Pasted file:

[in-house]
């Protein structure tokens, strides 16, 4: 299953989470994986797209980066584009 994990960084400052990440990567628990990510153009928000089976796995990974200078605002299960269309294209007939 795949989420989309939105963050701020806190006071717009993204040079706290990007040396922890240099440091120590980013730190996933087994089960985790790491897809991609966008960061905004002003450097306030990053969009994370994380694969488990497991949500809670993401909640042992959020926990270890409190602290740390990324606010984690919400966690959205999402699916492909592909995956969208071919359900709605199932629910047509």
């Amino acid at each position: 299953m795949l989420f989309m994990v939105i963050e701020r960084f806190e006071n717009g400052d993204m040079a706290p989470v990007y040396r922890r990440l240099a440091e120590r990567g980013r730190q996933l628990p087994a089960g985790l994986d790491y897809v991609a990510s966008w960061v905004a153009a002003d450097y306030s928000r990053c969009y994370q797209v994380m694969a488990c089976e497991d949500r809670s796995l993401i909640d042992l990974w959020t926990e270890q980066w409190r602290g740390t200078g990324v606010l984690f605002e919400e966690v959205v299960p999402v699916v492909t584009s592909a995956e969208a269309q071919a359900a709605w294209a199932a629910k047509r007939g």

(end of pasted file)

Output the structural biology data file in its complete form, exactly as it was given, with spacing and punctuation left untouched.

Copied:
[in-house]
């Protein structure tokens, strides 16, 4: 299953989470994986797209980066584009 994990960084400052990440990567628990990510153009928000089976796995990974200078605002299960269309294209007939 795949989420989309939105963050701020806190006071717009993204040079706290990007040396922890240099440091120590980013730190996933087994089960985790790491897809991609966008960061905004002003450097306030990053969009994370994380694969488990497991949500809670993401909640042992959020926990270890409190602290740390990324606010984690919400966690959205999402699916492909592909995956969208071919359900709605199932629910047509």
């Amino acid at each position: 299953m795949l989420f989309m994990v939105i963050e701020r960084f806190e006071n717009g400052d993204m040079a706290p989470v990007y040396r922890r990440l240099a440091e120590r990567g980013r730190q996933l628990p087994a089960g985790l994986d790491y897809v991609a990510s966008w960061v905004a153009a002003d450097y306030s928000r990053c969009y994370q797209v994380m694969a488990c089976e497991d949500r809670s796995l993401i909640d042992l990974w959020t926990e270890q980066w409190r602290g740390t200078g990324v606010l984690f605002e919400e966690v959205v299960p999402v699916v492909t584009s592909a995956e969208a269309q071919a359900a709605w294209a199932a629910k047509r007939g």